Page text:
In January 1943 President Franklin D. Roosevelt publicly fixed the American war aim for the “Unconditional Surrender” of the Axis Powers. When the Joint Chiefs of Staff (JCS) sought to devise a military strategy to achieve this goal, they sharply divided over what was ultimately a political question: what strategy would not collapse the will of the American people to see the war through to unconditional surrender?
The Navy, led by Fleet Admiral Ernest J. King, had worked for decades on a war with Japan. This analysis forged a fundamental principle that an invasion of the Japanese Home Islands was folly because it would produce politically unacceptable casualties. But the Army led by General of the Army George C. Marshall believed the critical element was time. A protracted war would squander public support. Therefore, the Army advocated an invasion of the Japanese Home Islands as the swiftest path to concluding the war.
The JCS reached a highly unstable compromise merging these two strategies in April 1945. The ongoing Navy-preferred strategy of blockade (and air and sea bombardment) would continue at greater intensity until November 1945. It then would be joined by the army vision: a two-phase initial invasion of Japan (Operation DOWNFALL) aimed first at southern Kyushu about 1 November (Operations OLYMPIC) and second at the Tokyo region about 1 March 1946 (Operation CORONET).
The JCS identified two profound challenges to achieving unconditional surrender. First, no Japanese government had surrendered to a foreign power in Japan’s history—by Japanese count a span of 2,600 years. Second, no Japanese military unit had surrendered in the entire course of the war. Therefore, the JCS concluded that there was no certainty the United States could obtain the surrender of a Japanese government and even if it did, that Japan’s armed forces would comply with the surrender order. Thus, the JCS defined the ultimate American nightmare as not “the invasion of Japan,” but the even more dreaded prospect that there would be no organized capitulation of Japan’s government and armed forces.
In June 1945, President Harry S. Truman reviewed the DOWNFALL plan during the costly campaign on Okinawa that he saw as a preview of the invasion of Japan. Truman was asked to approve both phases of DOWNFALL, but he gave reluctant assent only to OLYMPIC.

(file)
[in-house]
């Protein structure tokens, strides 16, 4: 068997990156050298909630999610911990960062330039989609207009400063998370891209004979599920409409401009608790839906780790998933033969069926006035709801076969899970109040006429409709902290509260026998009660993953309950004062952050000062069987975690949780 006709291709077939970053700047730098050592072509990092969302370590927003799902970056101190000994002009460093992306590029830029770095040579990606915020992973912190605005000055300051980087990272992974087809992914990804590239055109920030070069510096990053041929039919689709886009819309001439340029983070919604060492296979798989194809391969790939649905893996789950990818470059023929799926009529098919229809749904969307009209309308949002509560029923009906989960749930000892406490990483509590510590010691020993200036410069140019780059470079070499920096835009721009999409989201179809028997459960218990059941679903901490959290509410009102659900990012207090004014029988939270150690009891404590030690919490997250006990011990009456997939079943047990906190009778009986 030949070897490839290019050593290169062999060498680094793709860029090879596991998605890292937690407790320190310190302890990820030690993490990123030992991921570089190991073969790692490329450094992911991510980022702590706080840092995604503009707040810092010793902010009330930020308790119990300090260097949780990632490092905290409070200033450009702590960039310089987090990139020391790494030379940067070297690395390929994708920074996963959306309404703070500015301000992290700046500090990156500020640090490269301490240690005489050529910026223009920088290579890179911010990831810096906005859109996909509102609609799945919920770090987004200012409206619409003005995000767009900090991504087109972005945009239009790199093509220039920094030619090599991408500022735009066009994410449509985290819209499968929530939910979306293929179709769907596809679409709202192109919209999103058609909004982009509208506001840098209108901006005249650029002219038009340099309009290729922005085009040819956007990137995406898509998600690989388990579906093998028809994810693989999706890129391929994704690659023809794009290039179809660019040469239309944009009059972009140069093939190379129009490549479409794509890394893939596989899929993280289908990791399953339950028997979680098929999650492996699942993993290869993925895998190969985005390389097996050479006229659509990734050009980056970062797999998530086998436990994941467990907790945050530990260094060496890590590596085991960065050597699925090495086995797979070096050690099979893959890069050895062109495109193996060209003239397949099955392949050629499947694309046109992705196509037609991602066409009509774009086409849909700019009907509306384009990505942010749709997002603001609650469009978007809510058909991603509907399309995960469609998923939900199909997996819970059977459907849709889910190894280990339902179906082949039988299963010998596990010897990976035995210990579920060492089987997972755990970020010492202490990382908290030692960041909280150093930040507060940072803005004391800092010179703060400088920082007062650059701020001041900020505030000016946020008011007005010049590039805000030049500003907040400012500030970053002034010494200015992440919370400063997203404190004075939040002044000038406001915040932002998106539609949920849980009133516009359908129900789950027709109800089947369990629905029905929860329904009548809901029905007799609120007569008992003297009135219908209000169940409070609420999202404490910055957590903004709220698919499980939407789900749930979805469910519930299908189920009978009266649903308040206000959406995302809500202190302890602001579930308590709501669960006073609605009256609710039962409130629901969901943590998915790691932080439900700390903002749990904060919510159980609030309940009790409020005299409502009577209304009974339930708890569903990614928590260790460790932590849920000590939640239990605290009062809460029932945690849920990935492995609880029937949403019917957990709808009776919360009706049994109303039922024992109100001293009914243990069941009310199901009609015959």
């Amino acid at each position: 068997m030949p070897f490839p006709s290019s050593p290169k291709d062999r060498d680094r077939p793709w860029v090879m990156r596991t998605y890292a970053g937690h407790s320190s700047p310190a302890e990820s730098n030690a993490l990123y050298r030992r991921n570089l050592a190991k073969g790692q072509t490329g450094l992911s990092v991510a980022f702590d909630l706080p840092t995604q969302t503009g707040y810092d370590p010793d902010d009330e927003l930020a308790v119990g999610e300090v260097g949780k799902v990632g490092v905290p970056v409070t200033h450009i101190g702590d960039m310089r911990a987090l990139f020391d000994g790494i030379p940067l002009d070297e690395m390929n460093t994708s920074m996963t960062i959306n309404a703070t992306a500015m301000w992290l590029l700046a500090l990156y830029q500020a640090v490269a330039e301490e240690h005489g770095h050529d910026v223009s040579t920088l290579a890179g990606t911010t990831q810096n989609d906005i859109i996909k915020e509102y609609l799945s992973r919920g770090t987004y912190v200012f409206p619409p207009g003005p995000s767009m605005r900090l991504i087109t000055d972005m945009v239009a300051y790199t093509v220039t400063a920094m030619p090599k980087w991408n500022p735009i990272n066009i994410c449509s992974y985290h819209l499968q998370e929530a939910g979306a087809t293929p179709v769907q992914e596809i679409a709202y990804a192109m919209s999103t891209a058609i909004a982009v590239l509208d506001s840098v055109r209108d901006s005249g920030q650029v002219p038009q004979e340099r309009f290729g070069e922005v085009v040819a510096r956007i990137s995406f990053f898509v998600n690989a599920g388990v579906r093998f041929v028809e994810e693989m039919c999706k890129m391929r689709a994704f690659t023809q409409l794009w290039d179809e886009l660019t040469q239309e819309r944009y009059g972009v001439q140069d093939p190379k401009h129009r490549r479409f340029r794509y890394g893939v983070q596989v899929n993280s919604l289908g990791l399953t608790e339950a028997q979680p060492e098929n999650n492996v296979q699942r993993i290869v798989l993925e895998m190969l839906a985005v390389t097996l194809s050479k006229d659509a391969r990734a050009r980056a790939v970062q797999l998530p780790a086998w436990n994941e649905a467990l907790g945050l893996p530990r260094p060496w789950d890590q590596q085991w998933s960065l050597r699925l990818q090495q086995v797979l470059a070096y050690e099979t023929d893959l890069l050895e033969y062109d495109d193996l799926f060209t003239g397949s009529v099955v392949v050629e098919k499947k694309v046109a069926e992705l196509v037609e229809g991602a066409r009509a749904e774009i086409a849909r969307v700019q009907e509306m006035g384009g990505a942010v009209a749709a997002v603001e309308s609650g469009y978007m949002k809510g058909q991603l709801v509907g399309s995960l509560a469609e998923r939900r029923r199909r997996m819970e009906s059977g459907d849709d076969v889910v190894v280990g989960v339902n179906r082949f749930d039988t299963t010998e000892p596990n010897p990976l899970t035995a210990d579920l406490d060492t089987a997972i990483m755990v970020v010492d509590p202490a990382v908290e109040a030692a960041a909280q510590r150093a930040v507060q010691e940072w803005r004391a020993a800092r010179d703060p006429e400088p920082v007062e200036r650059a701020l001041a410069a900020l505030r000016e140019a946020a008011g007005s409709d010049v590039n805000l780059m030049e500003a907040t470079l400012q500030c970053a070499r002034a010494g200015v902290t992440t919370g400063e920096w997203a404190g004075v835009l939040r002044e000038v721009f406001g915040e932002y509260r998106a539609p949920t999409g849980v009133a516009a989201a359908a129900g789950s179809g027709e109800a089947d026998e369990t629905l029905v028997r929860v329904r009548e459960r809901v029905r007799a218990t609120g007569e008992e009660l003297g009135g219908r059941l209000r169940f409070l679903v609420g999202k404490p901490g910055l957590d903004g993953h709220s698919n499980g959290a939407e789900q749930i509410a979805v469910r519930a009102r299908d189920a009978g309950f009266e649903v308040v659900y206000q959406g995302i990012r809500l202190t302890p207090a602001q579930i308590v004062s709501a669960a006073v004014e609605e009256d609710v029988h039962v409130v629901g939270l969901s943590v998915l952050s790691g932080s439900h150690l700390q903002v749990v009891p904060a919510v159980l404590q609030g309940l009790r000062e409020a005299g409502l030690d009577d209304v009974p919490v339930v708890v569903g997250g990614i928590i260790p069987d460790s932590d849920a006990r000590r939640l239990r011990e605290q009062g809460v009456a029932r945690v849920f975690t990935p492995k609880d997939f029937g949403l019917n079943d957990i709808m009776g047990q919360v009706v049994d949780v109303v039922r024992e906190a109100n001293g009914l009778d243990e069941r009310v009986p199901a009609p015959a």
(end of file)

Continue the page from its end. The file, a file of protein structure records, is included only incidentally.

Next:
Then, in a story concealed by secrecy for four decades, communications intelligence rocked the American leadership. Far from attacking Kyushu with overwhelming superiority, suddenly it appeared the Japanese would outnumber the assault force for OLYMPIC.
As one senior intelligence officer phrased it, the assault would be going in at a ratio of one to one with the Japanese, and “this is no recipe for victory”—it was a recipe for a bloodbath.
The intelligence revelations were a godsend to Admiral King who was always determined to prevent an invasion of Japan in accord with longstanding navy convictions. King had advised his JCS colleagues in April that he only assented to issuing a preparatory order for OLYMPIC to ready the invasion option by November. But he pointedly added they would come back in August or September to reexamine whether an invasion was necessary. He also knew the senior Naval officer in the Pacific, Fleet Admiral Chester Nimitz, at the end of May had privately informed King that he could no longer support any invasion of Japan based on the Okinawa experience. So, with the horrible intelligence picture for OLYMPIC in hand, King initiated a convulsive confrontation with the Army on August 9, 1945, the day Nagasaki was bombed, to cancel OLYMPIC. Only the Japanese surrender five days later halted this clash. The secrecy surrounding communications intelligence would prevent public understanding for decades that the planned November 1945 invasion of Japan was shaping up as unthinkable.
King’s alternative strategy was the Navy’s long preferred one of blockade. It was the most ruthless strategy Americans contemplated in 1945. The blockade explicitly aimed to cut off food supplies and kill millions of Japanese, mostly civilians, from starvation. Atomic weapons then available lacked the power or numbers to kill by measures more than thousands. Critics of how the war ended quote statements by Naval officers that the war could have been ended without atomic bombs. What the critics do not disclose is that this alternate means to end the war aimed to kill Japanese by the millions. Most prominently, Truman’s chief of staff, Fleet Admiral William Leahy, post war would condemn atomic weapons as barbaric, though the only documented comment he ever made to Truman during the war was that the atomic bombs would not work. There is no record Leahy ever challenged the use of blockade.
As awful as were the implications of blockade, it was only at the top of a longer list of horrifying options.
Meet the Author
Richard B. Frank is an internationally renowned expert on the Pacific war. After graduating from the University of Missouri, he was commissioned in the US Army, in which he served for nearly four years, including a tour of duty in the Republic of Vietnam as an aero rifle platoon leader with the 101st Airborne Division.
Frank completed studies at Georgetown University Law Center in Washington, DC. Soon afterwards he began research on his first book, Guadalcanal: The Definitive Account of the Landmark Battle, which was published in 1990 and won the US Marine Corps’ General Wallace M. Greene Award.
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Allied military planners faced a bitter truth as they planned for a possible invasion of Japan: there were no distinctions between soldiers and civilians.
This article is part of an ongoing series commemorating the 75th anniversary of the end of World War II made possible by Bank of America.